Type of Document Dissertation Author Robinson, Stacey Gossett URN etd-06132011-215105 Title Diminished Product Inventory: The Effects of Visible Quantity on Choice in Retail Settings Degree Doctor of Philosophy Department Marketing, Department of Advisory Committee
Advisor Name Title Michael K. Brady Committee Chair Charles F. Hofacker Committee Member Katherine N. Lemon Committee Member Michael D. Hartline Committee Member Gerald R. Ferris University Representative Keywords
- Social Influence
- Perceived Quality
- Quality Heuristics
- Shelf Inventory
- Product Quantity
- Inferred Behavior
- Noninteractive Influence
Date of Defense 2011-04-29 Availability unrestricted AbstractThe overall objective of this dissertation is to contribute to the understanding of the impact visible shelf inventory has on consumer decision making in retail settings. Two essays examine the effects of visibly diminished shelf inventory on both consumer perceptions and product choice. Conventional retailing wisdom suggests high levels of shelf inventory increase demand and stimulate sales. “Stack ‘em high, let ‘em fly” is an industry saying used to convey that greater quantities of shelved products equate to greater demand and sales. This research identifies conditions under which the opposite is true; it in other words, when lower levels of shelf inventory emit positive signals to consumers. Diminished inventory is suggested to operate in this way by providing behavioral evidence of other consumers’ choices, thus serving as an inferred endorsement.
The first essay contributes to both theory and practice by providing insights into the effects of diminished shelf inventory. Three studies, two controlled laboratory experiments and a field experiment, reveal that consumers rely on shelf inventory for information when product knowledge is lacking or other information is not readily available. Lower levels of inventory, in the absence of other information, compared with higher levels of inventory of a competing product, provide information about the behavior and apparent preference of other consumers and thereby increase perceptions of quality, purchase intentions, and product choice. In a broad sense, Essay 1 provides added insight into what constitutes noninteractive informational social influence and how subtle observable environmental cues may be utilized by consumers in routine shopping situations. In addition, considering current retail practice with respect to shelf inventory levels, this work highlights a paradoxical relationship between shelf quantity and consumer demand.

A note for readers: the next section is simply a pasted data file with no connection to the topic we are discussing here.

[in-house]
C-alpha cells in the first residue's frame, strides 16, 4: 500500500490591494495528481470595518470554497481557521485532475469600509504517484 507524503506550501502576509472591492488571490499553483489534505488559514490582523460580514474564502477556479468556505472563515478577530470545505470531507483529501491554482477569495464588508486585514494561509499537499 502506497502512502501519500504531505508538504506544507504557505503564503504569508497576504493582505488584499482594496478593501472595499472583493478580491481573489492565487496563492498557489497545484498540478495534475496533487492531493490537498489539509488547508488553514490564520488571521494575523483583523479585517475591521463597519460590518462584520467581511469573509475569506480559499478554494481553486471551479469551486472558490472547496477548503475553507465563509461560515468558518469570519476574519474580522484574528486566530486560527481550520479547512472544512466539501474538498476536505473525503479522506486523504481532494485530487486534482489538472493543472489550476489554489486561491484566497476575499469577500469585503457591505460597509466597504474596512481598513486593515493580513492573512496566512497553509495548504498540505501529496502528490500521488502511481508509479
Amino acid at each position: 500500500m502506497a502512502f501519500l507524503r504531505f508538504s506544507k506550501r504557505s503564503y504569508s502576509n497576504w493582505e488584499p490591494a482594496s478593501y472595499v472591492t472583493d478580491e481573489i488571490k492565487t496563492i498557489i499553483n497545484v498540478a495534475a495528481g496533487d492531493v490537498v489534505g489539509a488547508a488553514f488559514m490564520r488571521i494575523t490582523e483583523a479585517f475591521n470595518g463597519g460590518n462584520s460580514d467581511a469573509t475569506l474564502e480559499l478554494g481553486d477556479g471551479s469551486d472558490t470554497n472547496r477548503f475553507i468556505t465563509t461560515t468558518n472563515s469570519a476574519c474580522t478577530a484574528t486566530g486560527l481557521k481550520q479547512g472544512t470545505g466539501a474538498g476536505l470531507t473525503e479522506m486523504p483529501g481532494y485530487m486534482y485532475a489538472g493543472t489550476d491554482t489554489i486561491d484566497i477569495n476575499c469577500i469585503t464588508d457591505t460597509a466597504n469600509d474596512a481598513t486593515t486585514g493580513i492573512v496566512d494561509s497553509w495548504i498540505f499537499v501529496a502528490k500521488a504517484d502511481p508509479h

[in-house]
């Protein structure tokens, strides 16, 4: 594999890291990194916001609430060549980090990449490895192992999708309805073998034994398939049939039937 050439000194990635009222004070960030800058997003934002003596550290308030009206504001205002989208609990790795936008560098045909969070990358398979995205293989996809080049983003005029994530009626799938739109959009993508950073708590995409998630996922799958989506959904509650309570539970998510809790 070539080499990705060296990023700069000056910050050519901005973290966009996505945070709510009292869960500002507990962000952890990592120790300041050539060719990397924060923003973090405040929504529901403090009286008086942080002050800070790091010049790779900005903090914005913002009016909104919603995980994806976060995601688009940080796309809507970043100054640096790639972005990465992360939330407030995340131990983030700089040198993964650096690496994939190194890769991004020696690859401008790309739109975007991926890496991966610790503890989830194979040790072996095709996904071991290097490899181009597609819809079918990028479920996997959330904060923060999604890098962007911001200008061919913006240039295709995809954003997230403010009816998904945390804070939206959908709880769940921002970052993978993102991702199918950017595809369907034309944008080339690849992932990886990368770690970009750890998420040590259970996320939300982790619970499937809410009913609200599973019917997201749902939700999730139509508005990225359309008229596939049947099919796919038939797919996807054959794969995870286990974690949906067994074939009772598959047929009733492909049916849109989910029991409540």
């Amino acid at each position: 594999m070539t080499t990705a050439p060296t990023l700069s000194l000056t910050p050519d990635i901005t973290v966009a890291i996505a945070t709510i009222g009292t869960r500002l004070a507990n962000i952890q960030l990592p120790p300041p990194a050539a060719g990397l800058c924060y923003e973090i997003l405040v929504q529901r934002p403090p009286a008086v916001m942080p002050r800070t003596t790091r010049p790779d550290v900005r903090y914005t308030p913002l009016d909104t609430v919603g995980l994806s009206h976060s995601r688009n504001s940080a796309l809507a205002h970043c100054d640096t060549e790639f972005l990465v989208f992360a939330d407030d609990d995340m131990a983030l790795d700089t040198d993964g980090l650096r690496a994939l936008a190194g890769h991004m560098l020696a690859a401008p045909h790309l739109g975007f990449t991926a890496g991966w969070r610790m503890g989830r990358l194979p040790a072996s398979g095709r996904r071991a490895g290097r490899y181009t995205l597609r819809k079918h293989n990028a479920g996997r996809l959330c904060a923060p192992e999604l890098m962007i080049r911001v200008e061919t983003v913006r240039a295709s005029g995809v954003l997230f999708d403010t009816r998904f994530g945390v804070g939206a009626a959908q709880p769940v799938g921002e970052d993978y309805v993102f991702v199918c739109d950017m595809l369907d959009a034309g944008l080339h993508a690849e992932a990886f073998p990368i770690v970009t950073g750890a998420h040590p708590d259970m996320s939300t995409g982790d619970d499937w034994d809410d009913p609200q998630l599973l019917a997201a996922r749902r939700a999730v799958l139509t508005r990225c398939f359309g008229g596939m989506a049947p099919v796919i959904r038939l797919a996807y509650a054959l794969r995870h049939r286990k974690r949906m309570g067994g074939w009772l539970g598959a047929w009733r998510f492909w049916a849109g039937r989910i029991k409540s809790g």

The second essay evaluates the diminished shelf inventory effect, uncovered in the first essay, within an environment where competing shopping heuristic cues are present and consumers must select from among competing cues. Specifically, three experimental studies focus on whether the diminished inventory effect increases consumer willingness to pay and how it competes with established price and brand heuristics that consumers are known to apply at the point of sale.
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